An Obsessive Fascination for an Obstetric Physician Sivanathan J (1), Rajendran JA (1), Puvanandran D (2), Palaniappan K (1 ), Jegasothy R (1) (1) Hospital Kuala Lumpur; (2) Ministry of Health, Malaysia. Methods. Results. Objectives. Conclusions.
Sivanathan J (1), Rajendran JA (1), Puvanandran D (2), Palaniappan K (1), JegasothyR (1)(1) Hospital Kuala Lumpur; (2) Ministry of Health, Malaysia
Medical disorders among obstetric patients have been on a rising trend. This has resulted in increased mortality due to indirect cause. Indeed, the reknowned obstetrician Dr. Michael de Swiet observed that ‘The physiology of the pregnant woman is so altered, and the constraint of the welfare of the fetus so important, that subspecialists who can oversee the two widely different fields of obstetrics and medicine are needed’ (1).
Obstetric medicine is also becoming increasingly important for the obstetrician in view of the fact that they now handle mainly complicated pregnancies whilst more ‘normal’ pregnancies are looked after by midwives(1).
In arguing his case for an obstetric physician to his physician colleagues, DR Hadden underscores the need for a defined training programme and a formal curriculum in obstetric medicine to ensure that physicians would be better prepared when dealing with medical emergencies in obstetric patients(2).
The presence of obstetric physicians, who specialise in the care of women with pre-existing or new onset medical problems in pregnancy, would help to reduce deaths from medical disorders among pregnant women (3).
This study seeks to enumerate the burden of medical disorders in pregnancy as experienced in Maternity Hospital Kuala Lumpur(MHKL). This is done by correlating its effect on maternal mortality, in order to justify the need for an obstetric physician.
This is a retrospective cross sectional study conducted using data and records from Maternity Hospital Kuala Lumpur. The data used were from the combined clinic, obstetric admissions to the maternity high dependency ward (MHDW) and maternal mortality from 2009 to 2011 to give a more recent picture of the clinical problem.
Admissions of medical disorders in pregnancy to the MHDW, with particular interest regarding the maternal and fetal outcome for cardiac disease complicating pregnancy during the past 3 months were evaluated.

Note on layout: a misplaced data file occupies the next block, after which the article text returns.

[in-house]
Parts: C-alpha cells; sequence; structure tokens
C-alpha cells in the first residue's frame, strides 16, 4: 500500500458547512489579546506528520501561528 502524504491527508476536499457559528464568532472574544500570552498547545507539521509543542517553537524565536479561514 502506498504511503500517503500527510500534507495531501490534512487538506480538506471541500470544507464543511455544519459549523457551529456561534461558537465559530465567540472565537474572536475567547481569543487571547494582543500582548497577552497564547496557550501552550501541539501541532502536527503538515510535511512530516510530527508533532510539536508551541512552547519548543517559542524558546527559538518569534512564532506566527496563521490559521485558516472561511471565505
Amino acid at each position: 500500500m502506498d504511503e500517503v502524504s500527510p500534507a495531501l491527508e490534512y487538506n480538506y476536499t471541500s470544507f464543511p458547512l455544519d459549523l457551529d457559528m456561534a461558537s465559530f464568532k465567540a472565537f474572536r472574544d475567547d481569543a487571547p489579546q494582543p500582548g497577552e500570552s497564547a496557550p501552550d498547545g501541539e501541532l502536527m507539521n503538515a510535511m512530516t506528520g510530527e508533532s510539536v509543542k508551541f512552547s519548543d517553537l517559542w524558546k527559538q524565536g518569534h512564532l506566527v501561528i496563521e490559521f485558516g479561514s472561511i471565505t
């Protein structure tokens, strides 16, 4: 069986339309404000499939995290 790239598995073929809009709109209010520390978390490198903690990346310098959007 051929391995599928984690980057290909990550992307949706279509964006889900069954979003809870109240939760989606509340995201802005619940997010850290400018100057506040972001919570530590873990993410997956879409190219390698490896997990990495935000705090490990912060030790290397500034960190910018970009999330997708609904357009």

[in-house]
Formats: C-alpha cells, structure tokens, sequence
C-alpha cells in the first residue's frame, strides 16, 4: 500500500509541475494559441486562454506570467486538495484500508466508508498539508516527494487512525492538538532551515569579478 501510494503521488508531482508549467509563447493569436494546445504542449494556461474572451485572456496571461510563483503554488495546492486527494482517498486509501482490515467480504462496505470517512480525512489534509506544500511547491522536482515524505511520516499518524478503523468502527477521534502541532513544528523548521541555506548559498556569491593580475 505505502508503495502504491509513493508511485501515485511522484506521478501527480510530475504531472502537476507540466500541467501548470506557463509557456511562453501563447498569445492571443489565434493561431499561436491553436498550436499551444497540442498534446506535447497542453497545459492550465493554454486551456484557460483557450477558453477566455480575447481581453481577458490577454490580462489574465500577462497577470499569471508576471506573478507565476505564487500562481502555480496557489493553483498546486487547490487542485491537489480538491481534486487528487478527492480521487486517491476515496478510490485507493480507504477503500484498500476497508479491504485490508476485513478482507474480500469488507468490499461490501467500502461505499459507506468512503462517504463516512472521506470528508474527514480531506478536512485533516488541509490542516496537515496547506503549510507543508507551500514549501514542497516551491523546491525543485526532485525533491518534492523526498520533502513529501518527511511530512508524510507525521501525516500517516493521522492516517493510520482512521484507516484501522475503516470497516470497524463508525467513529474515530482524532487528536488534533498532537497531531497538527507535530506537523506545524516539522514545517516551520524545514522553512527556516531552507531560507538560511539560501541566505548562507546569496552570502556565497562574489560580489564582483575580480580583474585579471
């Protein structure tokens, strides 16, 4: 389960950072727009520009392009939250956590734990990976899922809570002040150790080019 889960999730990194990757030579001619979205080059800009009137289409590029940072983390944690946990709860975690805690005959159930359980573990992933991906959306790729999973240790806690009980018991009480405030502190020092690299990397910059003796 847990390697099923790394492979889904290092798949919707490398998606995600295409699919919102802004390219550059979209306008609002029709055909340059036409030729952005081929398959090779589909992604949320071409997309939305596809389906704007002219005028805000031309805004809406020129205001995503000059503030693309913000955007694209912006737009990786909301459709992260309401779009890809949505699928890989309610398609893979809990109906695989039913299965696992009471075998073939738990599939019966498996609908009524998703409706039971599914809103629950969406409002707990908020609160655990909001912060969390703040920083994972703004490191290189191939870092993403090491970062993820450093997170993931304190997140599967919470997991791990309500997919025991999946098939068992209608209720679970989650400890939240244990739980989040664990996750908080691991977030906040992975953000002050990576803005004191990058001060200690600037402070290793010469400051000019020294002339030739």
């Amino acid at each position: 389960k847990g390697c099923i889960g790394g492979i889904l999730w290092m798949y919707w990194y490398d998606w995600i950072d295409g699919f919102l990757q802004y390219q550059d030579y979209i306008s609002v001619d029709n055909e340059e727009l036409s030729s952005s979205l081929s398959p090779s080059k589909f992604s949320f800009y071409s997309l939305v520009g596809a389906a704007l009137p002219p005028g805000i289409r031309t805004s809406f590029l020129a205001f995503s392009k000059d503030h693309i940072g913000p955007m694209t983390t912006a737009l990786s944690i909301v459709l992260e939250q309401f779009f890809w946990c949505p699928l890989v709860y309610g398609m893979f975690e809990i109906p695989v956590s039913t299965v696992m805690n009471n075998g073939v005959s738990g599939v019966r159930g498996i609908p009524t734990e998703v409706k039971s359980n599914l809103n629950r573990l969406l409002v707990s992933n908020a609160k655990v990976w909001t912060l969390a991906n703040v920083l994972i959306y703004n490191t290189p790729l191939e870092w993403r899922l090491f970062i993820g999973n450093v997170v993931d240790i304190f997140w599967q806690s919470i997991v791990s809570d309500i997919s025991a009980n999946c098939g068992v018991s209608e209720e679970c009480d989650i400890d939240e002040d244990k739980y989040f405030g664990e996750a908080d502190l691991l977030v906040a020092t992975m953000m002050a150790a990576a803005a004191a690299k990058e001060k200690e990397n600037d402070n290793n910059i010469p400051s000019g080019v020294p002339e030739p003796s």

Inclusion Criteria was all cases of obstetric admissions and clinic patients with concurrent or newly diagnosed medical problems, except for statistics on maternal death which encompassed all obstetric patients. Exclusion criteria was patients without any medical problems except for statistics on maternal death.
The results show the increasing trend of medical disorders complicating pregnancy from 2009-2011. Combined clinic attendances shows an increasing number of patients, from 744 in 2009 to 909 in 2011. The majority of cases were for cardiac disease. The number of indirect causes of maternal mortality was approximately double that of direct causes, 63.6% (2009), 67%(2010) and 50%(2011). The main indirect cause was attributed to cardiac disease and sepsis. In November and December 2011 and January 2012, the admission to MHDW due to medical disease in obstetric patients accounted for 19%, 32% and 57% of total MHDW admissions respectively.
In patients with cardiac disease, 55% were delivered via emergency Caesarean section, 18% by elective Caesarean section and 27% had vaginal delivery. 27% of these patients were admitted to the ICU/CCU for further management. All mothers were discharged home and there were no mortalities in that 3 month period. All were referred to IJN(National Heart Institute) for subsequent care. 36% of babies delivered were admitted to the SCN while 64% were discharged to mother. There was one early neonatal death.
From the data collected, it can be seen that there is an increase in medical conditions complicating pregnancy. The management of such cases would benefit from subspecialised care which can optimize treatment of such women, taking into cognizance the attendant risks involved while providing adequate medical intervention to benefit both mother and the unborn fetus.
As David Williams, head of the high-risk pregnancy service at the Institute for Women’s Health at London’s University College Hospital noted in 2008, due to lack of formal training to become an obstetric physician in the UK, ‘…there are… just four obstetric physicians in the entire country. It would be comic if it wasn’t so serious’ (4).
Thus the onus is upon ourselves in the Malaysian medical fraternity to initiate a training program in obstetric medicine to meet the demand for the ever evolving mode of obstetric care. It is thus hoped that strenuous efforts will be undertaken by concerned parties to bring such an endeavour to fruition.
Figure 1: Number of Obstetric Patients Seen in Combined Clinic MHKL 2009-2011
Figure 2: Maternal Death in MHKL 2009 - 2011
Figure 3: Number of Obstetric Patients Admitted with Heart Disease in MHKL 2009 - 2011
De Swiet M (Editor). ‘Medical disorders in obstetric practice, 3rd Edition’, Oxford – Blackwell, 1995.
Hadden DR. ‘The case for an obstetric physician’, Journal of the Royal College of Physicians of Edinburgh 2006, epub6 July 2006
Nelson – Piercy et. al. ‘Maternal Mortality in the UK and the need for obstetric physicians’, BMJ 2011; 343; d4993
Hill A. ‘Badly trained doctors linked to baby deaths’, The Observer, 20 July 2008
Figure 4: Number of Obstetric Patients With Heart Disease Transferred to Other Wards 2009-2011
Figure 5: Mode of Delivery by Obstetric Patients With Heart Disease in MHKL 2009 - 2011